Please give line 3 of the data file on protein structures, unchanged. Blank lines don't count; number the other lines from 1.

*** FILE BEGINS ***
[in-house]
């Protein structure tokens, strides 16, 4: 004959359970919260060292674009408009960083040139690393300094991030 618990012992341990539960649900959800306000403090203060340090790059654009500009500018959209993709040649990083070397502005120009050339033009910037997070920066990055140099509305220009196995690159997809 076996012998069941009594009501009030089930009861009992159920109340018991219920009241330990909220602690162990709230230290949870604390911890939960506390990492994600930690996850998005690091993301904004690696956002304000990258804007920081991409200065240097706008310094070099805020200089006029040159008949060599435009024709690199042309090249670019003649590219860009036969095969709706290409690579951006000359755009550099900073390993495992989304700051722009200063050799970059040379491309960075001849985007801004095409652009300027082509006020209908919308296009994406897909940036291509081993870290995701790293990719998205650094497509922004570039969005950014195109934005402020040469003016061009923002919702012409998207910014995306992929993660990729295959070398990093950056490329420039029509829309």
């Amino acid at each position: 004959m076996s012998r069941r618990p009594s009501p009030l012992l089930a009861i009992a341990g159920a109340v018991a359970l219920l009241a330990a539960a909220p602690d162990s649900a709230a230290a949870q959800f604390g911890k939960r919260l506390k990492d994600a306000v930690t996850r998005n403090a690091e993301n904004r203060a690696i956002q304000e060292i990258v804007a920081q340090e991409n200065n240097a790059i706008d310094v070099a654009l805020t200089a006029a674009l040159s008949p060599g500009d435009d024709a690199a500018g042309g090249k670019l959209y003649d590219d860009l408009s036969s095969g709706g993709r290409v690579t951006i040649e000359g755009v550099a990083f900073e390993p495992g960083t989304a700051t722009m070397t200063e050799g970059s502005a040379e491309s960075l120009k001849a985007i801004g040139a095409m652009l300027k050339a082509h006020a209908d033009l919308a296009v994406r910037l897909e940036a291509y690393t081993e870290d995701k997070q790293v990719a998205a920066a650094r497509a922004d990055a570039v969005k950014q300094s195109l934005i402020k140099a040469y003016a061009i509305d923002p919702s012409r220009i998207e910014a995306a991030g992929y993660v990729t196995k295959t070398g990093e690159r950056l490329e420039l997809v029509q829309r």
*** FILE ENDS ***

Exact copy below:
């Amino acid at each position: 004959m076996s012998r069941r618990p009594s009501p009030l012992l089930a009861i009992a341990g159920a109340v018991a359970l219920l009241a330990a539960a909220p602690d162990s649900a709230a230290a949870q959800f604390g911890k939960r919260l506390k990492d994600a306000v930690t996850r998005n403090a690091e993301n904004r203060a690696i956002q304000e060292i990258v804007a920081q340090e991409n200065n240097a790059i706008d310094v070099a654009l805020t200089a006029a674009l040159s008949p060599g500009d435009d024709a690199a500018g042309g090249k670019l959209y003649d590219d860009l408009s036969s095969g709706g993709r290409v690579t951006i040649e000359g755009v550099a990083f900073e390993p495992g960083t989304a700051t722009m070397t200063e050799g970059s502005a040379e491309s960075l120009k001849a985007i801004g040139a095409m652009l300027k050339a082509h006020a209908d033009l919308a296009v994406r910037l897909e940036a291509y690393t081993e870290d995701k997070q790293v990719a998205a920066a650094r497509a922004d990055a570039v969005k950014q300094s195109l934005i402020k140099a040469y003016a061009i509305d923002p919702s012409r220009i998207e910014a995306a991030g992929y993660v990729t196995k295959t070398g990093e690159r950056l490329e420039l997809v029509q829309r």